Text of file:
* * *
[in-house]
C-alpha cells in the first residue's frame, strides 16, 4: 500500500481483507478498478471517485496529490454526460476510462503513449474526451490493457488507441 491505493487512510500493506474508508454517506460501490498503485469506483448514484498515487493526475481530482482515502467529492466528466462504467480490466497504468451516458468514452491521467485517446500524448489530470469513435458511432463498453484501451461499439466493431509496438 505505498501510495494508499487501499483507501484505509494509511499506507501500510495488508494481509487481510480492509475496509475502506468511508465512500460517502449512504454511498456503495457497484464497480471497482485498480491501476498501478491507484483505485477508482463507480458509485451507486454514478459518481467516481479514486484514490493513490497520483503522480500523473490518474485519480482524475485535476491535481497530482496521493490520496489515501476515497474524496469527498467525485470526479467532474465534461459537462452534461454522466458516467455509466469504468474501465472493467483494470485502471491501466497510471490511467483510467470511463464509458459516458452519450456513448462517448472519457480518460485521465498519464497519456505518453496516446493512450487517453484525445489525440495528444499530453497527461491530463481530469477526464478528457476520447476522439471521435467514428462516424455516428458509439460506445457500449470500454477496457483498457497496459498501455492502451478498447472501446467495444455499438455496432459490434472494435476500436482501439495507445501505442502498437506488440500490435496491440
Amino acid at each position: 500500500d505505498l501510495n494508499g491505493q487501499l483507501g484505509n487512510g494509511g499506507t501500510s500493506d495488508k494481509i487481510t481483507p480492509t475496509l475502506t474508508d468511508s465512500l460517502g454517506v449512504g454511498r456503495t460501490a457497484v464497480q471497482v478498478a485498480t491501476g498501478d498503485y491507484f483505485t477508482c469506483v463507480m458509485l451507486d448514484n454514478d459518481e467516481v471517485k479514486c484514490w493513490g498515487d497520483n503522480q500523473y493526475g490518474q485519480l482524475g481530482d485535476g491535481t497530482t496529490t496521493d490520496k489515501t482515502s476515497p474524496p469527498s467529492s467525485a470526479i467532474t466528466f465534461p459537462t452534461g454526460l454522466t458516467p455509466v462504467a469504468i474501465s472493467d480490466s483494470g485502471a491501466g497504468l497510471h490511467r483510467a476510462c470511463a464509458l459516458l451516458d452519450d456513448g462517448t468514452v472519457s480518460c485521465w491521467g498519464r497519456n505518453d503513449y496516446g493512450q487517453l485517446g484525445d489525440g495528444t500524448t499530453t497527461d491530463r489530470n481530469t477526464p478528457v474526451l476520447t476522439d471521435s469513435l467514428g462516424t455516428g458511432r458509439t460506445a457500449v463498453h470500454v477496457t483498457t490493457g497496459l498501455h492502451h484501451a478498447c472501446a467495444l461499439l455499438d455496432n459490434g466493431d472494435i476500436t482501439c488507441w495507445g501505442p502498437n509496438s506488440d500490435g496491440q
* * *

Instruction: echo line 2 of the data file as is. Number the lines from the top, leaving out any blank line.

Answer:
C-alpha cells in the first residue's frame, strides 16, 4: 500500500481483507478498478471517485496529490454526460476510462503513449474526451490493457488507441 491505493487512510500493506474508508454517506460501490498503485469506483448514484498515487493526475481530482482515502467529492466528466462504467480490466497504468451516458468514452491521467485517446500524448489530470469513435458511432463498453484501451461499439466493431509496438 505505498501510495494508499487501499483507501484505509494509511499506507501500510495488508494481509487481510480492509475496509475502506468511508465512500460517502449512504454511498456503495457497484464497480471497482485498480491501476498501478491507484483505485477508482463507480458509485451507486454514478459518481467516481479514486484514490493513490497520483503522480500523473490518474485519480482524475485535476491535481497530482496521493490520496489515501476515497474524496469527498467525485470526479467532474465534461459537462452534461454522466458516467455509466469504468474501465472493467483494470485502471491501466497510471490511467483510467470511463464509458459516458452519450456513448462517448472519457480518460485521465498519464497519456505518453496516446493512450487517453484525445489525440495528444499530453497527461491530463481530469477526464478528457476520447476522439471521435467514428462516424455516428458509439460506445457500449470500454477496457483498457497496459498501455492502451478498447472501446467495444455499438455496432459490434472494435476500436482501439495507445501505442502498437506488440500490435496491440